Abstract

Introduction: Chemotherapy leads to cure of acute myeloid leukemia (AML) in less than half of the patients. Stem cell transplantation can be used as an immunotherapeutic treatment to cure the patient, but carries a high risk of toxicity and mortality. Moreover, not all patients have a suitable donor. We have developed a novel immunotherapeutic treatment, in which we generate in vitro, starting from hematopoietic precursor cells, T-cells that recognize WT1, a tumor antigen that is overexpressed on 70% of the AMLs.

Aims: In this study we have evaluated the functionality and specificity of the generated WT1-directed T-cells both in vitro and in vivo. The ultimate goal is to use these cells in patients, as this form of immunotherapy is promising and could be an option for cure in patients who are not eligible for stem cell transplantation. In contrast to the more widely used immunotherapy using TCR-transduced peripheral T-cells, our therapy is expected to be more effective and carry less risk of autoreactivity.

Methods: CD34+ cells isolated from cord blood and mobilized peripheral blood mononuclear cells were cultured on OP9-DL1 in the presence of the cytokines IL-7, Flt3-L and SCF, for 2 weeks, until T-cell commitment. Subsequently, they were transduced with a WT1-TCR (H. Stauss) or a CMV-TCR (M. Heemskerk), and again co-cultured until CD4+CD8+ double positive cells were abundantly present (generally after another 2-3 weeks). At that point, the agonist peptide WT1 or CMV resp was added to the culture together with IL-7, and 5 days later cells were harvested and expanded (polyclonally or using agonist peptide), in the presence of IL-2, or IL-7+IL-15.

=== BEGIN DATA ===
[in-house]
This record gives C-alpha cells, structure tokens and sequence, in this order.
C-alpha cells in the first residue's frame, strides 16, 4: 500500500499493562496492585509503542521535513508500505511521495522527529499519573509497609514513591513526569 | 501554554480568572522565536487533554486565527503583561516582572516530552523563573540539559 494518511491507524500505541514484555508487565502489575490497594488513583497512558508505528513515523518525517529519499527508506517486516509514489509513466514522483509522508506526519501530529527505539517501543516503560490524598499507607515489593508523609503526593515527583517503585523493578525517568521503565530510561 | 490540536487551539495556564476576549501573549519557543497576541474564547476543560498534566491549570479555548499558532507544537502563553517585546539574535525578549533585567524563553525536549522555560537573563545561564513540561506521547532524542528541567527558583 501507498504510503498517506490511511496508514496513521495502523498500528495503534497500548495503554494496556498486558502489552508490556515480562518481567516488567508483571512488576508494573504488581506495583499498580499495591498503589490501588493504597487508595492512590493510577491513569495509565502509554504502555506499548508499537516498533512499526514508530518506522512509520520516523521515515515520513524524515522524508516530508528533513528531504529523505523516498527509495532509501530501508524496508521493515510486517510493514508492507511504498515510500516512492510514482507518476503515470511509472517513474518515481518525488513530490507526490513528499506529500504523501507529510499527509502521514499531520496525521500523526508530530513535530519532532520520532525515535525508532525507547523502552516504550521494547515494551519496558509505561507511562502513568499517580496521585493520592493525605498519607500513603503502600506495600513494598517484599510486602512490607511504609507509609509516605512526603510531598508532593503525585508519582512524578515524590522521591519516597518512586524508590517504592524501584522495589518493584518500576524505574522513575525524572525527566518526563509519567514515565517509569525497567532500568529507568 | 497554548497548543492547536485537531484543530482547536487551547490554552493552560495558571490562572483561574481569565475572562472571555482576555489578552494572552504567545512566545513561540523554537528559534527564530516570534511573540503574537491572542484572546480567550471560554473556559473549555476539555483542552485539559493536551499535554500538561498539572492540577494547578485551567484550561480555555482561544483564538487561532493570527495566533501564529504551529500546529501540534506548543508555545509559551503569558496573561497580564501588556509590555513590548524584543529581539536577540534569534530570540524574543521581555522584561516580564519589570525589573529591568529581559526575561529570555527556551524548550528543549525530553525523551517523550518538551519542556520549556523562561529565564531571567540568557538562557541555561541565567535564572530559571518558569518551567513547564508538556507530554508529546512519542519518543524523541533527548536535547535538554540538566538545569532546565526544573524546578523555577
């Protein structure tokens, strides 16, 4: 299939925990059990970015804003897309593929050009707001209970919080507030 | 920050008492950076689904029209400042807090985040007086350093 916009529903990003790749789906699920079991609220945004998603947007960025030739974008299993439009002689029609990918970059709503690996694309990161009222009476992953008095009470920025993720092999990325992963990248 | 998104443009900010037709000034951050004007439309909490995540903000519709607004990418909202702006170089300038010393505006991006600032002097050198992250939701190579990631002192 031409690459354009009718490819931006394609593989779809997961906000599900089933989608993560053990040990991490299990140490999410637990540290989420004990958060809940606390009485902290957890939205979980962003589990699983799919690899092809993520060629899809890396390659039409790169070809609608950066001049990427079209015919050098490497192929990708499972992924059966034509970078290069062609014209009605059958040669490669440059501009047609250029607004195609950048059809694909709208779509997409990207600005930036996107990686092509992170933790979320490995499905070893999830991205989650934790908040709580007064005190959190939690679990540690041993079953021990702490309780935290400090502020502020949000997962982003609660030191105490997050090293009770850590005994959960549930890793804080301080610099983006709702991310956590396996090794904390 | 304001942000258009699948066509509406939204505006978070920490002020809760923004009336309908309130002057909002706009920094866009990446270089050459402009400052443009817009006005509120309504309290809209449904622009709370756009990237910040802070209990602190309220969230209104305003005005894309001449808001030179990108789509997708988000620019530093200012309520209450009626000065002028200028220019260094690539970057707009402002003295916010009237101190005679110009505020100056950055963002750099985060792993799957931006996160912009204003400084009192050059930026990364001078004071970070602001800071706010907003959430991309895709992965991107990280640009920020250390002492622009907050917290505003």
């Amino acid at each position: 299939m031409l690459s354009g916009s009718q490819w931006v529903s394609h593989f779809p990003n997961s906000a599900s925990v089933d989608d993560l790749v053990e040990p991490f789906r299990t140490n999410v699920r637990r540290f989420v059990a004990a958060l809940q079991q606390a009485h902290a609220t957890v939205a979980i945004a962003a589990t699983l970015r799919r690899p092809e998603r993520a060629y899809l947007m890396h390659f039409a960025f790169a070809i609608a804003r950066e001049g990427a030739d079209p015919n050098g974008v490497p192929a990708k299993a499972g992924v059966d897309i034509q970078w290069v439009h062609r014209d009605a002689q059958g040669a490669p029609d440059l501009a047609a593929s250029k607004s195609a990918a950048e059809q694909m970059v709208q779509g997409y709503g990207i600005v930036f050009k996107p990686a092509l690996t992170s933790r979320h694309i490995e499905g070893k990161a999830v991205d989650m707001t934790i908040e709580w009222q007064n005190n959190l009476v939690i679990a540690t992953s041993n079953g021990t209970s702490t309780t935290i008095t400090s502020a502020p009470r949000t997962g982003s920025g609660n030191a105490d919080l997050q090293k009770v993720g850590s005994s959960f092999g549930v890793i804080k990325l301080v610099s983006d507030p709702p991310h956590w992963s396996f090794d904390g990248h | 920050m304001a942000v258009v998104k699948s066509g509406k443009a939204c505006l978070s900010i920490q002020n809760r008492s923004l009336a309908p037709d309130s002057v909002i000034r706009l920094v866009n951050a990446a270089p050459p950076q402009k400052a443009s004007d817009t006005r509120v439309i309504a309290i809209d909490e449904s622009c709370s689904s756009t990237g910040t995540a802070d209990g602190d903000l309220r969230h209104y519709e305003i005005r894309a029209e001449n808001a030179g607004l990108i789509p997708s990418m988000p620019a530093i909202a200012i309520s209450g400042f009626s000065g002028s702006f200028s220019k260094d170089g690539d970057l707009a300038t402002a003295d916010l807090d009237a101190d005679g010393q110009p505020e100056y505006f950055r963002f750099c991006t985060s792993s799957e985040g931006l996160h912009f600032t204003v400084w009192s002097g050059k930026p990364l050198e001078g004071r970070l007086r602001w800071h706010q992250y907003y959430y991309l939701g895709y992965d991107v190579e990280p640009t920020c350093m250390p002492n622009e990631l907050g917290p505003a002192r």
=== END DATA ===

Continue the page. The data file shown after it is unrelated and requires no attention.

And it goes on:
T-cells were evaluated using a 51Chromium release assay, for cytotoxicity against WT1 and HLA-A2 positive and negative targets. Also, upon activation, production of IFN-g was evaluated using ELISA.

Immunodeficient 6-8 weeks old NSG mice were irradiated (200 cGy), and 24 hours later injected intravenously with either a luciferase-positive, WT1, HLA-A2 transduced K562 cell line (R. Stripecke), or luciferase-transduced, HLA-A2+, WT1+ primary AML cells (expanded on MS-5 in the presence of cytokines) in the current experiments, and 24 hours later, with 5x106 or 107WT1-TCR T-cells or CMV-TCR T-cells (negative control). Mice were evaluated using the IVIS bioluminescence assay.

Results: We observed that a nice mix of WT1-TCR CD8+ and CD4+ T-cells (50%/50%) was generated with cells expanded after harvest from the coculture using the combination of the agonist peptide, IL-7 and IL-15. Using 51Cr release assay and ELISA, we could show that upon activation, the T-cells showed specific cytokine production and efficient killing of tumor cells. We observed that the luciferase+, WT1, HLA-A2 transduced K562 cell line homed to ovaria and brain (female mice) or liver, testes and brain (male mice) when injected intravenously, and these are largely sanctuary sites, not reached by the T-cells, therefore resulting in low efficiency. When this cell line was injected subcutaneously in the hind flank, mice showed significant swelling of the resp limb and needed to be euthanized for ethical reasons before full evaluation was possible.

Currently, experiments are ongoing evaluating the efficacy of the WT1 T-cells against luciferase transduced primary AML cells (after long term expansion culture on MS-5), as these cells are expected to home to the bone marrow and blood of the mice, and therefore reflect more the physiological situation, and can be more easily reached by the T-cells. Results of these experiments will be presented at ASH.

Summary/Conclusion: We have shown that, using the OP9-DL1 model, we were able to generate large numbers of high-avidity tumor-specific naïve and resting T-cells, after a process similar to thymic positive selection. After expansion (polyclonal or antigen specific -in the presence of the agonist peptide-) and activation, these cells show specificity and functionality in vitro and are currently evaluated in an in vivo immunodeficient mouse model.

Disclosures

No relevant conflicts of interest to declare.

Author notes

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Asterisk with author names denotes non-ASH members.